We had a great time pulling heists, living freely and taking whatever the world had to offer us. Death could have come for us at any minute and I would have been happy with the time we’d had together—though of course I wanted more. Then we turned over this sheik’s personal warehouse and found the magic lamp, along with some priceless relics we used for target practice.

Saya was the one who rubbed the lamp, though even she hadn’t been expecting the face full of genie smoke or the stuffy gentleman in rhinestones with the southern drawl. I kid you not. A genie. Dressed in rhinestones. With a southern drawl. Even I thought it was hilarious—magical and spooky too—but mostly hilarious.

Saya blew our first wish on the solid gold tricycle encrusted with jewels before we realized Mr. Jazz Hands was serious about the wish granting. There was really only one thing I wanted, but in retrospect it was pretty dumb of me to mention it to an all powerful magical being my girlfriend had been viciously mocking. Our second wish, courtesy of me, was to be together forever.

At this point it’s my turn to take over pedaling the tricycle to keep us from sinking into the desert—hence my talking to myself while Saya tries to get to sleep on my back. We had a good run; it took about fifty years of this before we finally got sick of each other. Now I just wish I could figure out what the genie thought our third wish was and how we ended up out here with no escape.

 
First of all, let me say that our thoughts and prayers are with the families both in Connecticut and around the nation who were affected by this past week’s tragedy.  Those recurring fears, the reminders of our vulnerability, are becoming far too familiar.

Now on to the writing.  My wife and I were fortunate enough to enjoy a vacation with only a few minor setbacks.  However, Murphy’s Law has a habit of invoking itself.  Give me your tales of humor or horror, share the myriad things that have or could go wrong on a crowded voyage.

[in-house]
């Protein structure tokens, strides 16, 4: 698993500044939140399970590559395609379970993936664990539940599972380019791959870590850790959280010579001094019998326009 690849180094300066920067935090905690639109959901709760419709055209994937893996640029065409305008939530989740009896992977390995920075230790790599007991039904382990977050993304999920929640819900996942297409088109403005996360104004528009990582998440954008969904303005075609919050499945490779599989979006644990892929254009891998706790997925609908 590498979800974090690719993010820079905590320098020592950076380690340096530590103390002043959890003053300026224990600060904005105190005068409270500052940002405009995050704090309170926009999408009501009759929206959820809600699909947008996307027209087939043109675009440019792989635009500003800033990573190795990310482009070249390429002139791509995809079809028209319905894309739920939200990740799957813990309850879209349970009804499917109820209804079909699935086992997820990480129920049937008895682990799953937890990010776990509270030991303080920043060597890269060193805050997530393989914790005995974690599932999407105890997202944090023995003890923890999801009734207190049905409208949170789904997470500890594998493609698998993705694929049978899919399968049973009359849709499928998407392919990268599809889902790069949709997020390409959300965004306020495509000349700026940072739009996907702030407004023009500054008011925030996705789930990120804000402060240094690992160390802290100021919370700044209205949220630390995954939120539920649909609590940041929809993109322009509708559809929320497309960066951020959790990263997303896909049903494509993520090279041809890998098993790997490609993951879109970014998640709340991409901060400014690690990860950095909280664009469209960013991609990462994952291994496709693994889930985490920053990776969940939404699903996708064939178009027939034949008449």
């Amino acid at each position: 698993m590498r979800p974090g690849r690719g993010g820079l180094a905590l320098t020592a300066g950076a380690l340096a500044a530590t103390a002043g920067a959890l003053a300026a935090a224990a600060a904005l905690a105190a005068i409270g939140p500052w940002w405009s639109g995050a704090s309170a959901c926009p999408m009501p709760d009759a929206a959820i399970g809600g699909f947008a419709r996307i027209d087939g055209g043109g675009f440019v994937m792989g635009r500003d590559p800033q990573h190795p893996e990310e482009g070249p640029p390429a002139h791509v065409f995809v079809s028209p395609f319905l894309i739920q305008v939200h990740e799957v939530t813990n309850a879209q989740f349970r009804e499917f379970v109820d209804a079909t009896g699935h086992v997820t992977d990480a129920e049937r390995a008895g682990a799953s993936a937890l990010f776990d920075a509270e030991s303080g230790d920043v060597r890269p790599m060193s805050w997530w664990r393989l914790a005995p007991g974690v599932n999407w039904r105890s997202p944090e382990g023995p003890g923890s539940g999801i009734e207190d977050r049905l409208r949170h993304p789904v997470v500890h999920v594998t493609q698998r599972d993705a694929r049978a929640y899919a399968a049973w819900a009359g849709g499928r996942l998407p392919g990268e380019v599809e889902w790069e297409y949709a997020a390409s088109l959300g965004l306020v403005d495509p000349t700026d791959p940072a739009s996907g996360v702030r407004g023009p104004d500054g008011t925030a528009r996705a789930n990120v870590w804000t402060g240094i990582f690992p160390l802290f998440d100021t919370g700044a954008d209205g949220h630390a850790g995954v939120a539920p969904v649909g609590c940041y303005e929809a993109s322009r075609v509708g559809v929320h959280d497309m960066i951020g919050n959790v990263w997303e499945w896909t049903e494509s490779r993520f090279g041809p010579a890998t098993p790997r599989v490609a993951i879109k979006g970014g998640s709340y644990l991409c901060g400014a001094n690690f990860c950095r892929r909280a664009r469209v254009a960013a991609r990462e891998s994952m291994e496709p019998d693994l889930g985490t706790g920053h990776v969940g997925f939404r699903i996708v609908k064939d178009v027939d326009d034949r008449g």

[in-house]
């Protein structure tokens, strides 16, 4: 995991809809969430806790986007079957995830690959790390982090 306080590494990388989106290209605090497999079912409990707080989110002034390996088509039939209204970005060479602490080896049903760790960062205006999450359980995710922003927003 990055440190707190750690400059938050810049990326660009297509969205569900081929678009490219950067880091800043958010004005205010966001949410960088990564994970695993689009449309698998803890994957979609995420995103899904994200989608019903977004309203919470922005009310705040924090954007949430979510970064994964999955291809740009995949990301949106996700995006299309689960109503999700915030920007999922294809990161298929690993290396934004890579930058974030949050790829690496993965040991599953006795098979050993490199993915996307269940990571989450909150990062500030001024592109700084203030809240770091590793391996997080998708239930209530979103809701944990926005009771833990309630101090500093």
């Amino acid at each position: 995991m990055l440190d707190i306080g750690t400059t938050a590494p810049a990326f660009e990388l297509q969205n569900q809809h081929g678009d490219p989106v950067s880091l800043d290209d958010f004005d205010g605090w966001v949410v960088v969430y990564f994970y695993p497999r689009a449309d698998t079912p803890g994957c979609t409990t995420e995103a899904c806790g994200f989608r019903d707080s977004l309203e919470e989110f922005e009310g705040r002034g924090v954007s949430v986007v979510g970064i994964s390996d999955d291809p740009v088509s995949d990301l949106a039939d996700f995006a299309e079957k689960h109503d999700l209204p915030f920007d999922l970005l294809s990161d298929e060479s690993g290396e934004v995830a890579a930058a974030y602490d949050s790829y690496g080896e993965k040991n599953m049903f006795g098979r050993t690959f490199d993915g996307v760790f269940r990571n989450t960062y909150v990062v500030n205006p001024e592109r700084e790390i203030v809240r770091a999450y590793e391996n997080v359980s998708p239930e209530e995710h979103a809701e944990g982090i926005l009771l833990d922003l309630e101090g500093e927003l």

The Judge

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H.L. Pauff is a writer of science fiction and fantasy living in the mountains of Pennsylvania who spends his nights mashing away on a keyboard hoping something magical will happen. When he’s not writing, he spends his time reading anything he can gets his hands on, playing video games, attempting to run and traveling to new places. A few of his favorite authors include George R.R. Martin, J.R.R. Tolkien, Neil Gaiman, Michael Crichton and Ray Bradbury.

https://twitter.com/HLPauff
https://plus.google.com/u/0/117497931423702659320/posts
http://www.goodreads.com/hlpauff

The Prompt

With [three thousand/one million/two] people stuck [in/on] a [ship/van/tricycle] in the middle of nowhere for [seven days/nine months/two hundred years], trouble is bound to happen.

*Feel free to replace anything in the braces, with a comparable word/clause*

The Rules

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  1. The story must start from the prompt.  This means the prompt must be the
    first words in the story.
  2. No more than 500 words (not including the
    prompt).  No less than 100 words.
  3. Any genre (in fact an
    unexpected genre will get you more points.)
  4. Entries must be submitted
    by Tuesday Noon EST
  5. The winner of each week's competition will be
    invited to judge the following week and post the winner's badge similar to the
    one shown here.
  6. If your story would be rated R or NC-17 in a movie, please post a note to that effect at the beginning of your entry.
  7. Have fun!

 

Table of Contents

Life after Death by Robin Abess
New Plan by David A Ludwig
Bunny and Brave Dino by H.L. Pauff
Untitled by Mark Ethridge
Untitled by LupusAnthropos
Untilted by Bullish
Untitled by Nellie
Untitled by Alissa
System Malfunction by Wakefield Mahon

Judge's Notes

Rather a frisky bunch today, eh? Logic truly can ruin an otherwise perfectly respectable conversation, so I'm delighted to see none of you let it impinge on your stories (respectable or not). Welcome back to #MotivationMonday. Always a pleasure and honor to be in such distinguished company! -Rebekah

Honorable Mentions

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Robin Abess @Angelique_Rider.